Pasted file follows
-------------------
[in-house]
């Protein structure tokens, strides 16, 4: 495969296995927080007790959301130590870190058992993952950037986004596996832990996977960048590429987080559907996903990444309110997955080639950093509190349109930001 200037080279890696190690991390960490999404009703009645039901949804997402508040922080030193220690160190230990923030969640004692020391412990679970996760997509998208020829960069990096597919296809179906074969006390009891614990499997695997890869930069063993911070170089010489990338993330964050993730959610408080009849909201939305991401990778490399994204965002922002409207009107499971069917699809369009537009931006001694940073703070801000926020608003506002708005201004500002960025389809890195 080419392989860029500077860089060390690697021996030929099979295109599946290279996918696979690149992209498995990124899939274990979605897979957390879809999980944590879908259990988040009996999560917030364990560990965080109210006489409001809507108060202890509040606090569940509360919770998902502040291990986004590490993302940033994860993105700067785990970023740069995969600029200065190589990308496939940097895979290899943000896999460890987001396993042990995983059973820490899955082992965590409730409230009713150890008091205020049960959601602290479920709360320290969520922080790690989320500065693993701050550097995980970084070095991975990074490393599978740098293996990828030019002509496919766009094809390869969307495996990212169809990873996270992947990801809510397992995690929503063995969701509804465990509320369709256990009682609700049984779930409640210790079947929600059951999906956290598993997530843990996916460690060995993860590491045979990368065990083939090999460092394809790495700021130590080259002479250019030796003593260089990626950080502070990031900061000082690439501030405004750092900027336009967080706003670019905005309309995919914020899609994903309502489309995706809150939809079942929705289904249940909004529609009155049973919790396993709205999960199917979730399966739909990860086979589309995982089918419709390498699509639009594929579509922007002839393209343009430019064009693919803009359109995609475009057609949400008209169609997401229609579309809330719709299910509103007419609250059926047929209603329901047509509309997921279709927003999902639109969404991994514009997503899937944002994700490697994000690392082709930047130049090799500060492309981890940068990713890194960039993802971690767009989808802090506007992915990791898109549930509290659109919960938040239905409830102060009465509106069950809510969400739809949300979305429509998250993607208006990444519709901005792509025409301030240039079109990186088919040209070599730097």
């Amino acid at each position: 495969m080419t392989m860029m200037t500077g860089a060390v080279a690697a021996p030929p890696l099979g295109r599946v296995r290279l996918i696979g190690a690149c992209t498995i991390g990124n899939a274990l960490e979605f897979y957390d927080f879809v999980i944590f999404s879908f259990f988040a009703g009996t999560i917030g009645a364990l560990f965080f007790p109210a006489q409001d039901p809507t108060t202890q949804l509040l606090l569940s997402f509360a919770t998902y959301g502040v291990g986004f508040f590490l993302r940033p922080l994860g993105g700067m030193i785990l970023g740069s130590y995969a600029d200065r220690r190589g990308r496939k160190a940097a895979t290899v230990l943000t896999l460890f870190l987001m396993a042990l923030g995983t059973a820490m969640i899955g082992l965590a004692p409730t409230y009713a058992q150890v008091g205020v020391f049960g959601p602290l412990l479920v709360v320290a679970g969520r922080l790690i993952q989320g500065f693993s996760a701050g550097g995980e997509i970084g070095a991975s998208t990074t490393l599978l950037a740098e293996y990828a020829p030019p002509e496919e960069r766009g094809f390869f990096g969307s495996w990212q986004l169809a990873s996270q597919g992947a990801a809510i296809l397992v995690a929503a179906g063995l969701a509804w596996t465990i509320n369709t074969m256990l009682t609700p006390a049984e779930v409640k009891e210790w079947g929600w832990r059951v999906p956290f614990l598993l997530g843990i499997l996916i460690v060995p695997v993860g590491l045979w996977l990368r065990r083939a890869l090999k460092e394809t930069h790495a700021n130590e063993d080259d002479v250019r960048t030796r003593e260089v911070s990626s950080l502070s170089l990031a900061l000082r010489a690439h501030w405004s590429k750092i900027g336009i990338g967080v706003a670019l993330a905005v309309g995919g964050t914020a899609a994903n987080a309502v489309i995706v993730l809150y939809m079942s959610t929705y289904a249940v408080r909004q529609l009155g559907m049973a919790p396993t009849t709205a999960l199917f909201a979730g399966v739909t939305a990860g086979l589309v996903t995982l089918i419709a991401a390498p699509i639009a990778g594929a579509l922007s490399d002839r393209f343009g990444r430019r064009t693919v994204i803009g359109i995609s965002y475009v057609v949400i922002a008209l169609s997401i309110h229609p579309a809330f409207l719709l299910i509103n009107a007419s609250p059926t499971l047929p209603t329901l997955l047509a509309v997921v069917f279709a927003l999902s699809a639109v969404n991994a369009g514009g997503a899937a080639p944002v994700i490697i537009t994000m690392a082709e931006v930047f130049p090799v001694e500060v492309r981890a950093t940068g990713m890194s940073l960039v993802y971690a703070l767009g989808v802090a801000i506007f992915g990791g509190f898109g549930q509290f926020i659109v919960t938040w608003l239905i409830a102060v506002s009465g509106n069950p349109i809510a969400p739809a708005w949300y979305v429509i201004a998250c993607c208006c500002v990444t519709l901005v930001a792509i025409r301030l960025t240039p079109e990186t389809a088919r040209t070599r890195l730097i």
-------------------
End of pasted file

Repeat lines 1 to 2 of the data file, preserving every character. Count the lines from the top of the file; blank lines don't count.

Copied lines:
[in-house]
């Protein structure tokens, strides 16, 4: 495969296995927080007790959301130590870190058992993952950037986004596996832990996977960048590429987080559907996903990444309110997955080639950093509190349109930001 200037080279890696190690991390960490999404009703009645039901949804997402508040922080030193220690160190230990923030969640004692020391412990679970996760997509998208020829960069990096597919296809179906074969006390009891614990499997695997890869930069063993911070170089010489990338993330964050993730959610408080009849909201939305991401990778490399994204965002922002409207009107499971069917699809369009537009931006001694940073703070801000926020608003506002708005201004500002960025389809890195 080419392989860029500077860089060390690697021996030929099979295109599946290279996918696979690149992209498995990124899939274990979605897979957390879809999980944590879908259990988040009996999560917030364990560990965080109210006489409001809507108060202890509040606090569940509360919770998902502040291990986004590490993302940033994860993105700067785990970023740069995969600029200065190589990308496939940097895979290899943000896999460890987001396993042990995983059973820490899955082992965590409730409230009713150890008091205020049960959601602290479920709360320290969520922080790690989320500065693993701050550097995980970084070095991975990074490393599978740098293996990828030019002509496919766009094809390869969307495996990212169809990873996270992947990801809510397992995690929503063995969701509804465990509320369709256990009682609700049984779930409640210790079947929600059951999906956290598993997530843990996916460690060995993860590491045979990368065990083939090999460092394809790495700021130590080259002479250019030796003593260089990626950080502070990031900061000082690439501030405004750092900027336009967080706003670019905005309309995919914020899609994903309502489309995706809150939809079942929705289904249940909004529609009155049973919790396993709205999960199917979730399966739909990860086979589309995982089918419709390498699509639009594929579509922007002839393209343009430019064009693919803009359109995609475009057609949400008209169609997401229609579309809330719709299910509103007419609250059926047929209603329901047509509309997921279709927003999902639109969404991994514009997503899937944002994700490697994000690392082709930047130049090799500060492309981890940068990713890194960039993802971690767009989808802090506007992915990791898109549930509290659109919960938040239905409830102060009465509106069950809510969400739809949300979305429509998250993607208006990444519709901005792509025409301030240039079109990186088919040209070599730097």